Ottawa businessman says new online classified service a step above Kijiji, Craigslist

From his humble desk at Invest Ottawa, George Borovec is hoping to turn the online classifieds business on its head.

The 38-year-old entrepreneur is taking on industry giants such as Kijiji and Craigslist with his new website, Treasure Chest Marketplace. Billing it as “social commerce for the masses,” Mr. Borovec says his site, with its large, high-resolution photos of merchandise and features that allow for greater interaction between buyers and sellers, will have broader appeal than his California-based competitors.

“It’s hyperlocal, yet global,” he says of the site, which has been in the works for about 18 months.

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One of Treasure Chest’s signature features is GroupSell, which allows vendors to allocate a “commission” to anyone in their social networks who helps them sell an item by sharing links on their Facebook, Twitter or LinkedIn accounts, for example.

Mr. Borovec says tapping into social media to sell goods online provides more peace of mind for users than interacting with complete strangers via sites such as Kijiji.

“It makes it a heck of a lot safer,” he says. “We’re keeping it sort of in-house – the people that you know.”

Other features include HaggleIt, a real-time chat system that allows sellers and potential buyers to exchange offers back and forth via instant messaging. Everyone can see the latest best offer, and potential buyers are notified by e-mail of the latest offer if they’re not on the site. The two parties share contact information only after the final transaction price has been agreed to.

The site even integrates Skype so that potential buyers can get a live look at goods before making an offer or viewers can take a virtual tour of an apartment for rent, for example. The Renter’s Island feature allows registered users to rent out tools, cars or anything else potential customers might need.

Officially launched in late September, Treasure Island now has about 2,400 classified ads and 400 users in 200 communities. Registered users get a universal login that gives them access to all of Treasure Island’s sites across the country. Potential buyers hunting for merchandise will be shown search results in the order of closest proximity.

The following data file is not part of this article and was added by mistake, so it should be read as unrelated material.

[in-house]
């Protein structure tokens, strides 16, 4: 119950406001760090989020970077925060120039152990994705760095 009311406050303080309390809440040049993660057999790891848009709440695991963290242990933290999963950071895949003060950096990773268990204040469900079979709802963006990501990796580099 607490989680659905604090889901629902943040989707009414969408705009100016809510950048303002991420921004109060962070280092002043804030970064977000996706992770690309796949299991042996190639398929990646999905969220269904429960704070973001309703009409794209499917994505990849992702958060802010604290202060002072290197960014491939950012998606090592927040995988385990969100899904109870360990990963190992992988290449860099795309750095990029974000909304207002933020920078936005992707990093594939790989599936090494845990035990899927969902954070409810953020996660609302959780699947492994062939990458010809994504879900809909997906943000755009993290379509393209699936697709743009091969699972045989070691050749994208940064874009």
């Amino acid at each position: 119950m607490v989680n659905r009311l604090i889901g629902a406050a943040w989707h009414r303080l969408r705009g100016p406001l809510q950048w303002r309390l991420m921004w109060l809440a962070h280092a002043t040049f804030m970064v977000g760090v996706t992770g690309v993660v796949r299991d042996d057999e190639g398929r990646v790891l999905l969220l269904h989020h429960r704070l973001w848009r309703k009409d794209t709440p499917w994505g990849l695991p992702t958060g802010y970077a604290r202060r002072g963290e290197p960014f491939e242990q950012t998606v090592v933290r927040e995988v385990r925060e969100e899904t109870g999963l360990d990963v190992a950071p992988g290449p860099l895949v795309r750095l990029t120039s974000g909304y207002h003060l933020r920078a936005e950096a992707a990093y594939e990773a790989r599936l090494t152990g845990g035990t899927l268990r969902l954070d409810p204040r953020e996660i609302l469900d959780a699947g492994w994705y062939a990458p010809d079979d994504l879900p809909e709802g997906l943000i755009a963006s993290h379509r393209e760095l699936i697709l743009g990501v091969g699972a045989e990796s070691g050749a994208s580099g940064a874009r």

As with traditional online classified sites, users pay to post their ads. But Mr. Borovec also aims to generate significant revenue by partnering with local media outlets and other organizations such as universities in cities across the world, giving them instant access to his platform and exclusive rights to a specific territory – his staff can have a site up and running “anywhere in the world in an hour,” he says – in exchange for a flat fee based on that area’s population or a percentage of the total sales generated on that site.

He has had preliminary talks with a couple of major media players, including Bell, which currently operates a French online classified service in Quebec, and TorStar. Signing on with Treasure Chest gives partners a pipeline of new online revenue without the hassle and expense of setting up their own site, he explains.

“We do all the heavy lifting,” Mr. Borovec says, noting Treasure Chest has already established sites from Victoria to Prince Edward Island. “It’s almost like a turnkey solution for them.”

The site is also generating cash through embedded ads, video commercials and sponsored blog posts, and Mr. Borovec is already looking at other ideas to bring in more advertising dollars, such as attaching banner ads to e-mails responding to classifieds.

“There’s multiple, multiple revenue streams,” he says.

Mr. Borovec and his investors, who at the moment include mostly family and friends, have high hopes for his venture. He’s reluctant to make any revenue projections, but does say his goal is to capture five per cent of the multibillion-dollar online classified market within 18 months.

Going up against a corporate behemoth such as eBay, which owns Kijiji, has a large stake in Craigslist and generated revenues of more than $16 billion last year, might send chills down the spines of some entrepreneurs. But not Mr. Borovec.

“Am I worried about Craigslist or Kijiji? Absolutely not,” he says confidently. “They’re not going to change their model. They’re not going to start partnering with print and broadcast or colleges and universities. We will slowly choke them out. What they did to the print and broadcast partners hurt them. Each partner benefits from each other’s exposure. It’s extremely disruptive in that sense. It’s the only way that David can go up against Goliath.”


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